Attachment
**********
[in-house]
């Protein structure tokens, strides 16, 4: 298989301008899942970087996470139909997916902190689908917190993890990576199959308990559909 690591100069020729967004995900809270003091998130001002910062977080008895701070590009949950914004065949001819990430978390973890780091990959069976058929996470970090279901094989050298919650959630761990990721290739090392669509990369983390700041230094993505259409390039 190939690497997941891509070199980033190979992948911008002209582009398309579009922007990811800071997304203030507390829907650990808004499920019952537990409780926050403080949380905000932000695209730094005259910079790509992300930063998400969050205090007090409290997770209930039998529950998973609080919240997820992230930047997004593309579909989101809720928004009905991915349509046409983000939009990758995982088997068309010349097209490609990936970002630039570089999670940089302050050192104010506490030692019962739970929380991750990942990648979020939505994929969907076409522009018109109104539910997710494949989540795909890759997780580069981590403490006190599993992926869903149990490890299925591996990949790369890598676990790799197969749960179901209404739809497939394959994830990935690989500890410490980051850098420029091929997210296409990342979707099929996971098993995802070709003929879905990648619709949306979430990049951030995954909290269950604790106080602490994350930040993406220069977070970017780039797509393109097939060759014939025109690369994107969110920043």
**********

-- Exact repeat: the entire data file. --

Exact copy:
[in-house]
């Protein structure tokens, strides 16, 4: 298989301008899942970087996470139909997916902190689908917190993890990576199959308990559909 690591100069020729967004995900809270003091998130001002910062977080008895701070590009949950914004065949001819990430978390973890780091990959069976058929996470970090279901094989050298919650959630761990990721290739090392669509990369983390700041230094993505259409390039 190939690497997941891509070199980033190979992948911008002209582009398309579009922007990811800071997304203030507390829907650990808004499920019952537990409780926050403080949380905000932000695209730094005259910079790509992300930063998400969050205090007090409290997770209930039998529950998973609080919240997820992230930047997004593309579909989101809720928004009905991915349509046409983000939009990758995982088997068309010349097209490609990936970002630039570089999670940089302050050192104010506490030692019962739970929380991750990942990648979020939505994929969907076409522009018109109104539910997710494949989540795909890759997780580069981590403490006190599993992926869903149990490890299925591996990949790369890598676990790799197969749960179901209404739809497939394959994830990935690989500890410490980051850098420029091929997210296409990342979707099929996971098993995802070709003929879905990648619709949306979430990049951030995954909290269950604790106080602490994350930040993406220069977070970017780039797509393109097939060759014939025109690369994107969110920043």